May God not let a person live in times of change

First of all, let us consider the special historical turning-point that Alexievich's text focuses on: the collapse of the Soviet Union in 1991, and the subsequent moment of re-establishment. When the great Soviet project, which started with the October Revolution and aimed at the construction both of a new country and of a new human being, ended in 1991 with a tremendous trauma -as one witness said "through surgical methods" (p.54)- a life-changing test began for each individual: the test of change. People submit to the necessity imposed by this period of tremendous change (as if they submit to a natural disaster) and are suddenly uprooted from the existence in which they, in one way or another, dwelled / had tried to dwell: a high rank soldier finds himself behind a stall in a bazaar; the mafia suddenly takes over the old family house in which the family had been thoroughly settled for years, diplomas become rubbish overnight, professions become history, social recognition evaporates. Worst of all, affectionate and beloved neighbours become perpetrators of massacres, enemies or informants. A Russian to whom Alexievich hands the microphone paraphrases the putative Chinese proverb: “May God not let a person live in times of change” (p. 34).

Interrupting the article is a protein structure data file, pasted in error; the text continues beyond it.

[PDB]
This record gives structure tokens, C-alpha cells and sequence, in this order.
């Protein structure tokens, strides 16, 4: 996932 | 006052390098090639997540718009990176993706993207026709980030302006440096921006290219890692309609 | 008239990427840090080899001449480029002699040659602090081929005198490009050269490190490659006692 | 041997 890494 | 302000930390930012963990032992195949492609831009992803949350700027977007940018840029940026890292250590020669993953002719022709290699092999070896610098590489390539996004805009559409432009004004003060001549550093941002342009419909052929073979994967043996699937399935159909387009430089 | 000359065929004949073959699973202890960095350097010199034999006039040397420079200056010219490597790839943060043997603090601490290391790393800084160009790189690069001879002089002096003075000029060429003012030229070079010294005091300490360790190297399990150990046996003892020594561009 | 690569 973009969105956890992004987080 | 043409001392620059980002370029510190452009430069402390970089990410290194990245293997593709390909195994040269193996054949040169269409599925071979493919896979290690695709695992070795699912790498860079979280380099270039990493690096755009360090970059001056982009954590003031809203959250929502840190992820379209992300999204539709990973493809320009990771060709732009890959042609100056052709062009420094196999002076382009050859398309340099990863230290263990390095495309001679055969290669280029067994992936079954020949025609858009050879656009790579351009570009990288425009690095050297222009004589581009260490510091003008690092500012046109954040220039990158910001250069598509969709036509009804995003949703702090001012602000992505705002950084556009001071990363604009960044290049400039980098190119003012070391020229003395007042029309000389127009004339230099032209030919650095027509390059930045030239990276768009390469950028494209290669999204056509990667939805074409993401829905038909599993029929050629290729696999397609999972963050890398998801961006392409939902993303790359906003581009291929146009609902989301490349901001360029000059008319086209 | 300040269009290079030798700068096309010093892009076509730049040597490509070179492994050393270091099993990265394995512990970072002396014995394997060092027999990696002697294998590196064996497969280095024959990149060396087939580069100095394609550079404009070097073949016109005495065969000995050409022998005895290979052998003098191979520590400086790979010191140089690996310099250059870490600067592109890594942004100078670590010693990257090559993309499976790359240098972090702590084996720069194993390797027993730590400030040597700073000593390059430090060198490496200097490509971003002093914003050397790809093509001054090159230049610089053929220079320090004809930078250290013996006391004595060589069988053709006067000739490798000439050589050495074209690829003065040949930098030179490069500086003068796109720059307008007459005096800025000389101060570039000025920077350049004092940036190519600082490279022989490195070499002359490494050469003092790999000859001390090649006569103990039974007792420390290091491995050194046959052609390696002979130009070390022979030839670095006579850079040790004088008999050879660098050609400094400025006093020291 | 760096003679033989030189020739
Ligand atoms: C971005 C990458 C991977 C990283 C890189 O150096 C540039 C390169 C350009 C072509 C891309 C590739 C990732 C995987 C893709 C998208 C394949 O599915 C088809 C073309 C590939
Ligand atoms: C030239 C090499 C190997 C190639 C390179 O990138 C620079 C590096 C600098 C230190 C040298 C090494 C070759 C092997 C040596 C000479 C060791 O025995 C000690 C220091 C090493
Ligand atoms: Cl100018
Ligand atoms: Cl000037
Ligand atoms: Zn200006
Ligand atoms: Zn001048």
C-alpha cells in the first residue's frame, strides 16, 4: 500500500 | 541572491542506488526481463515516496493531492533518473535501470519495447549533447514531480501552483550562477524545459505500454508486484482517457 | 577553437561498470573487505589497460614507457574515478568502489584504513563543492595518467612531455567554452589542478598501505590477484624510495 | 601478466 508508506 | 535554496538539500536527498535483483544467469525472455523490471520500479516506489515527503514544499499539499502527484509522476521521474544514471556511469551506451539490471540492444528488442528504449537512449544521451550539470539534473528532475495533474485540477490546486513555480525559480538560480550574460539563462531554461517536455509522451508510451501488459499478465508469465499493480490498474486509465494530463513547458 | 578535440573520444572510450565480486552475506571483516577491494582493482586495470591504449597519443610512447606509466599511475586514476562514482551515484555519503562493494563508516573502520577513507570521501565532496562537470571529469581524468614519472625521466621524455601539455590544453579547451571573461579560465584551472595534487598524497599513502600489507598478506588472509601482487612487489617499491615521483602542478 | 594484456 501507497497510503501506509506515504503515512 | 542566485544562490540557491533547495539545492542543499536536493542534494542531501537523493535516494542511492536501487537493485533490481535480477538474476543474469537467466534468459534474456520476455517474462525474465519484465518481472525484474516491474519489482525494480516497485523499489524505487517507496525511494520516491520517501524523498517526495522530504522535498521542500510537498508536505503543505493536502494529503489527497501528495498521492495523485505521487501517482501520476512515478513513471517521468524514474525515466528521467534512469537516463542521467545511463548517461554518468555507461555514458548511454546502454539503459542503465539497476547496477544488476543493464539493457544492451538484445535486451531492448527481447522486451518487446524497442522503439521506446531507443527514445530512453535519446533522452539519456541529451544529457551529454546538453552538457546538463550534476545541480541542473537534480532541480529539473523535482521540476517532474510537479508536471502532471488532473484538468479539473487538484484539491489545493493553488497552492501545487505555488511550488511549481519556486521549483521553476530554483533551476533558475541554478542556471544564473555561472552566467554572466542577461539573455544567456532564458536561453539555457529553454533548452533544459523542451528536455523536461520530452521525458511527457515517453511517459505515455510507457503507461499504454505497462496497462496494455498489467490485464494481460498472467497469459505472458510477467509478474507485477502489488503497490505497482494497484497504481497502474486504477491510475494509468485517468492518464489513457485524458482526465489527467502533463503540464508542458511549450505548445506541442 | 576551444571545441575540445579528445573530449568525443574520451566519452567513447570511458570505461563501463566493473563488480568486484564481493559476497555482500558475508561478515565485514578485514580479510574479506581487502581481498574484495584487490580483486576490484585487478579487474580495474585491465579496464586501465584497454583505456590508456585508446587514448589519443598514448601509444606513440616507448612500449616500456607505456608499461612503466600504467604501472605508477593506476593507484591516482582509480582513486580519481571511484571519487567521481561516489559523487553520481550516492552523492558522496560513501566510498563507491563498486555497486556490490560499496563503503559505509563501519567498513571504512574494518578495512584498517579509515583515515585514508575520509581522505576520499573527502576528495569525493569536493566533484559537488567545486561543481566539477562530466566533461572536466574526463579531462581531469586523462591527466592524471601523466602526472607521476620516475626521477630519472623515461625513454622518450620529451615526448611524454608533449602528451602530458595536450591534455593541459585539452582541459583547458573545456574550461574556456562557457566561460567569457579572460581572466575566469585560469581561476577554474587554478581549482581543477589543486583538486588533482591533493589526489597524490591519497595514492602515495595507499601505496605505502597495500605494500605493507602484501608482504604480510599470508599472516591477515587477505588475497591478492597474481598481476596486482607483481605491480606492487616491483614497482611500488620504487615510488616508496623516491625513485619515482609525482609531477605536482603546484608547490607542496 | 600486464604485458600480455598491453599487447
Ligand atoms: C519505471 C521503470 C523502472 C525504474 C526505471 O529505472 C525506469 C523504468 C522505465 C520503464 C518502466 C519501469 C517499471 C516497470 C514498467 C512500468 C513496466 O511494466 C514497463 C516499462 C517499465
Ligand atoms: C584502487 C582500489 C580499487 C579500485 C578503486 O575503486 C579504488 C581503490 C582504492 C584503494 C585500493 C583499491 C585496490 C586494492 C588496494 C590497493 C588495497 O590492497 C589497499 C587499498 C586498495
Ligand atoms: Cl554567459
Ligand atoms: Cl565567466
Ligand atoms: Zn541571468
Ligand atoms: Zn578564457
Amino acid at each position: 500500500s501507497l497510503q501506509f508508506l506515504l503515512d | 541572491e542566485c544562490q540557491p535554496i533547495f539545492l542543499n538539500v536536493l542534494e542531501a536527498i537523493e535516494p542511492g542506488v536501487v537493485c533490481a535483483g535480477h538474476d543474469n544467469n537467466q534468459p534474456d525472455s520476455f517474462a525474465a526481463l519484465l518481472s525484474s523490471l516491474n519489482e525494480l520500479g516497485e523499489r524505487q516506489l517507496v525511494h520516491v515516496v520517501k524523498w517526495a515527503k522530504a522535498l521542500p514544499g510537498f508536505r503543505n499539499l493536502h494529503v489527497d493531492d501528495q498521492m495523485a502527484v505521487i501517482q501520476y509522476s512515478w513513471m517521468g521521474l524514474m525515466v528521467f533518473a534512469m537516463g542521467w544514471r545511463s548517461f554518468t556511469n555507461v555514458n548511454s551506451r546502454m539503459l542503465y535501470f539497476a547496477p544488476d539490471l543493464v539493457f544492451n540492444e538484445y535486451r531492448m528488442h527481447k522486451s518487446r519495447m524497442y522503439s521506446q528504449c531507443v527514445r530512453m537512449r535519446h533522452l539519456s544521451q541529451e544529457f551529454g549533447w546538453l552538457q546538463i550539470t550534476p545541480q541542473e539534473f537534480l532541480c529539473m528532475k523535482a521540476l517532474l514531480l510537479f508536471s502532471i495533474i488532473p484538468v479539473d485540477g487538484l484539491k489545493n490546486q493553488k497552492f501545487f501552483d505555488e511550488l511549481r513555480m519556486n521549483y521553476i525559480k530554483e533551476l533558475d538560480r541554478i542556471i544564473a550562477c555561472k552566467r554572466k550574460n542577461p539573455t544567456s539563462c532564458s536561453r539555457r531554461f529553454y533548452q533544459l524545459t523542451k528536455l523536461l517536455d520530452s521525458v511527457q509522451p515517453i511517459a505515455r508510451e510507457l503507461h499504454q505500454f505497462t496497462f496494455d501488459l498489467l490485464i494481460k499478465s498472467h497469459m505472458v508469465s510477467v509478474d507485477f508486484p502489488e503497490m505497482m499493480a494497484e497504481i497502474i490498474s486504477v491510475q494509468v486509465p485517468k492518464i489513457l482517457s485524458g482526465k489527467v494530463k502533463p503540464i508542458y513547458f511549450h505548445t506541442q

Secondhand Times: The Last of the Soviets, Svetlana Alexievich, English translation: Bela Shayevich, Random HouseIn this broad context, we can say that the moments of suffering that Alexievich’s “characters” experience can hardly be reduced to unexpected blows that strike us from time to time and startle us. The stories that we read are rather like a series of experiences that accumulate through an immense, everlasting narrative of transformation and, as such, they give rise to various sorts of intuitions in us. Perhaps Alexievich’s greatest achievement is that, thanks to the way she organizes the material she has, the testimonies we read get beyond their individual contexts and become the elements of a larger narrative.  The existence of this larger narrative, which we can call “history”, constitutes the main power of Alexievich’s text. As she underlined in her Nobel Prize speech, Alexievich’s main endeavour is to write “the history of a utopia” or “the history of the ‘Red’ man”4.  (Even maybe, as one critic says, “the history of suffering”5…)